Here are some tips on how to take charge of your data privacy in 2024!

1. Know what you can’t control

The truth is, you can’t control who has access to every scrap and byte of your data. The IRS, for example, will find out how much money you make. And many online services require some of your data to function – a maps app cannot suggest directions if it doesn’t know where you are located (at least while you are using it). An image-sharing site needs access to your photos. Understand that there is a tradeoff between convenience and privacy. To use all the features of your devices, apps, and software, you will often have to share more and more data. By understanding this balance, you can make better informed data decisions.

2. Cultivate an online privacy habit

Apps, websites, devices, and software will often seek out more data than you would think is necessary—why does a Solitaire app need to know your location? Why does a social media app need to know the phone numbers of everyone you know? Here is where you can really take charge of your data. Fortunately, many web browsers, computers, and devices will ask you if you want to share certain types of data with a new app or website. Strike up a habit of paying attention to these requests and actually thinking about your answers. Here are common types of data you might be asked for:

  • Your location
  • Your contacts
  • Your photos and camera
  • Data about your behavior and use of a service

At this point, think about what you want to share. On mobile devices, you can often decide if you want an app to only have access to this data while using it. If an app or software program refuses to function unless you share certain data that you don’t think it needs (like the Solitaire app demanding your location), find another app. Generally, you might feel more secure erring on always limiting how much data you share when asked.

3. Check your settings

Even if an app or software program never asks you for data, you should assume it is still collecting it. Routinely (every month or so) check your privacy settings and ensure everything fits within your comfort level. You can access app and software permissions through your device’s general settings. Remember,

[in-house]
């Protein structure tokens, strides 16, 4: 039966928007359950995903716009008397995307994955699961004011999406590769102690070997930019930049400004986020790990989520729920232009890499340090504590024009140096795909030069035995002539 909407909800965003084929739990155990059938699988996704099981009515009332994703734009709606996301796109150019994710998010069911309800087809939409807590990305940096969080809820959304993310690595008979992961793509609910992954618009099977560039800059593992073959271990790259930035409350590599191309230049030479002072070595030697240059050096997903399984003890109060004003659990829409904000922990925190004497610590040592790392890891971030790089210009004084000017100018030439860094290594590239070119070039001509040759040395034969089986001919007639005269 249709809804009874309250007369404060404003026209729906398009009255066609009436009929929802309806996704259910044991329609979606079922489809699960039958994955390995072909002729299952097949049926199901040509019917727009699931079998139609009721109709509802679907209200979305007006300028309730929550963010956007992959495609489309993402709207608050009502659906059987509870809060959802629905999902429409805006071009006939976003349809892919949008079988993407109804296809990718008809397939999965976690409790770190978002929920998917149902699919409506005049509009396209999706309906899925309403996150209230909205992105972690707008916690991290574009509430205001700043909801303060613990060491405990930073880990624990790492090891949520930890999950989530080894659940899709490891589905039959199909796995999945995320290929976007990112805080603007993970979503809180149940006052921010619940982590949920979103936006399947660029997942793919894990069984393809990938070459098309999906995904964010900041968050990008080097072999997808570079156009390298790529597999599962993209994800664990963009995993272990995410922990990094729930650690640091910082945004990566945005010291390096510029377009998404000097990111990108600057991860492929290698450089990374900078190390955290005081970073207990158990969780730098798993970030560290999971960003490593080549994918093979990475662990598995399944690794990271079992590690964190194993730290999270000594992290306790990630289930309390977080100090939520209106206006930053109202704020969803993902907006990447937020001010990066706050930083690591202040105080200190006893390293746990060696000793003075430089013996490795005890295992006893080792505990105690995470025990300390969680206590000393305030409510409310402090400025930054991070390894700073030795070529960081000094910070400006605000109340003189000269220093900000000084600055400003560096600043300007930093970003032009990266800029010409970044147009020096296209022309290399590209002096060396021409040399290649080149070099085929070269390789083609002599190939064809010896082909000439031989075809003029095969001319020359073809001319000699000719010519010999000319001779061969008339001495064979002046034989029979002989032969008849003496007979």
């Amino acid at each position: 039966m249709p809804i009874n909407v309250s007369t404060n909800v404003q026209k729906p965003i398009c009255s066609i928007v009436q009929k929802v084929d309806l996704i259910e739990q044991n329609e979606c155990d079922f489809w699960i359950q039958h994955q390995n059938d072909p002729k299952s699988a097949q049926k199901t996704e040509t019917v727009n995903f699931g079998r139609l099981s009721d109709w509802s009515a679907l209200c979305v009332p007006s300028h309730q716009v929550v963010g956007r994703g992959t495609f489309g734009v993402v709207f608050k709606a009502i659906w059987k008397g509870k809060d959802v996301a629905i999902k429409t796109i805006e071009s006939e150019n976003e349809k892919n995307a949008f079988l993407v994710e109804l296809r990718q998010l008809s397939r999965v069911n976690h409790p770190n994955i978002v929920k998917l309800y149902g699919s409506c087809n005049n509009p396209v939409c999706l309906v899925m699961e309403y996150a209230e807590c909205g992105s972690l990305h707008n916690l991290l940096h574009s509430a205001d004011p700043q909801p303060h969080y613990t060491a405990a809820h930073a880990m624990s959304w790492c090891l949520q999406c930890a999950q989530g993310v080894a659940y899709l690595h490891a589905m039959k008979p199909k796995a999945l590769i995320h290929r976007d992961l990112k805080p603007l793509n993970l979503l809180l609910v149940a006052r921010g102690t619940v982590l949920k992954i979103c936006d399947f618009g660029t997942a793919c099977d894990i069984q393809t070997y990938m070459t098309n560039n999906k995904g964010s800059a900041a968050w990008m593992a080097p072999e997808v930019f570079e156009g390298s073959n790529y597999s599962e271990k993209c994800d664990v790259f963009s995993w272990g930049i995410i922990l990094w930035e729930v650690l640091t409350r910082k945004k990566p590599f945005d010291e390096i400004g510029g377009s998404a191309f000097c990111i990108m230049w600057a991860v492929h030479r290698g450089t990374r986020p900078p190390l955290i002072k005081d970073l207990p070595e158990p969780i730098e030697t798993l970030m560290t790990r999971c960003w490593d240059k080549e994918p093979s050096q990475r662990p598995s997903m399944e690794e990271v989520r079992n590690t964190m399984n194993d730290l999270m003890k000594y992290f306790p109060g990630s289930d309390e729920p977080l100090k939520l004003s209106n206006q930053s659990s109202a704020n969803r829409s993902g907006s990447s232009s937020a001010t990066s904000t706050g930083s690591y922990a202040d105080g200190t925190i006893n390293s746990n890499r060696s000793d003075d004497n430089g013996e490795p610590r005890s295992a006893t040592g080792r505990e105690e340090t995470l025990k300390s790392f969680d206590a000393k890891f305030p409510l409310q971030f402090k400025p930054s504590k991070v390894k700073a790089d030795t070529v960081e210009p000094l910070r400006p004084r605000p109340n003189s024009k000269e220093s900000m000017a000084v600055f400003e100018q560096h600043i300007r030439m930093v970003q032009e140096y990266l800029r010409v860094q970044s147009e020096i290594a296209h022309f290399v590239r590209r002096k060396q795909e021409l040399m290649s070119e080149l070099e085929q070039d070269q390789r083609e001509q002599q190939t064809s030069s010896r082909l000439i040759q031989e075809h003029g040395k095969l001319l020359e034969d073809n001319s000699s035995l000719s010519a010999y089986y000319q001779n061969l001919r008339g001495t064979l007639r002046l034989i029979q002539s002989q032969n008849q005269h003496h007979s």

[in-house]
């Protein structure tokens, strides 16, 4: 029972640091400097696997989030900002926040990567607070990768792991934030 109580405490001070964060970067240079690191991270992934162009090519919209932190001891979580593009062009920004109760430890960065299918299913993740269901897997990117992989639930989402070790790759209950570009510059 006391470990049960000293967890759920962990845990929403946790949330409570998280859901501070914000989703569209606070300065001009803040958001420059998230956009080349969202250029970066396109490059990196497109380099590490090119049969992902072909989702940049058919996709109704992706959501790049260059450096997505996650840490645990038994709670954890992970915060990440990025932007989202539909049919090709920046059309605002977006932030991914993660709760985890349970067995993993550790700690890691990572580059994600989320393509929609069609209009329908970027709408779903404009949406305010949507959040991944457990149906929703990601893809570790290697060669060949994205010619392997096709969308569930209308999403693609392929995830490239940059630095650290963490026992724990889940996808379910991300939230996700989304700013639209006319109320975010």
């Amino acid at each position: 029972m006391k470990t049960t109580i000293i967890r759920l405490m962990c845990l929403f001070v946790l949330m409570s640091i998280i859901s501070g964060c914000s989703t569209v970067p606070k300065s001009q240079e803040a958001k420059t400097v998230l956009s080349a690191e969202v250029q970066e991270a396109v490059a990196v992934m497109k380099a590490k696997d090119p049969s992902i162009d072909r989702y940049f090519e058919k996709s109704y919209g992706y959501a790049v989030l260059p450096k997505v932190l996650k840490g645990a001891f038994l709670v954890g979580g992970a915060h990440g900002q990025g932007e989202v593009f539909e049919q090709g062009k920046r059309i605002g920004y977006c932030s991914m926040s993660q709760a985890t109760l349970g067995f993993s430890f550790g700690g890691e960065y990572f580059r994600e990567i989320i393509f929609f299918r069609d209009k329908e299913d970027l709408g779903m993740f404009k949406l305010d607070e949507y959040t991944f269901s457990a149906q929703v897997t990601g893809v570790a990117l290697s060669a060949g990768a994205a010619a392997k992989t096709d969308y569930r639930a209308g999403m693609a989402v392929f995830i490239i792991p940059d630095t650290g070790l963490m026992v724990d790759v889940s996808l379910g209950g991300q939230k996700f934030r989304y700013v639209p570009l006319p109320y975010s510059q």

apps will often ask for you to give them access permissions at all times, but you usually only need to give them permissions for while you are using the app. Here are some default settings you should usually turn off, unless you need it for the app to function and you trust the app.

  • Camera — off
  • Microphone — off
  • Location — off
  • Sync contacts — off

4. Delete the apps you don't use

Every 3 months or so, go through your devices and think about each app you have downloaded — we call this an “app audit.” You might think that the real estate on your phone is pretty limitless, but an app audit isn’t just about decluttering. Many apps will collect and share your device-use data even when you don’t use them; you’re basically giving away your data, and you don’t even like the app! Why should that food delivery app you used once a year ago get access to all your precious data? If you haven’t used the app in months, delete it from your device. Don’t be afraid to be ruthless, you can always download the app again!

Visit our resources below to learn more:

Security & Fraud Newsroom Tip Sheet: Respect Privacy Tip Sheet: A Say In Your Data Privacy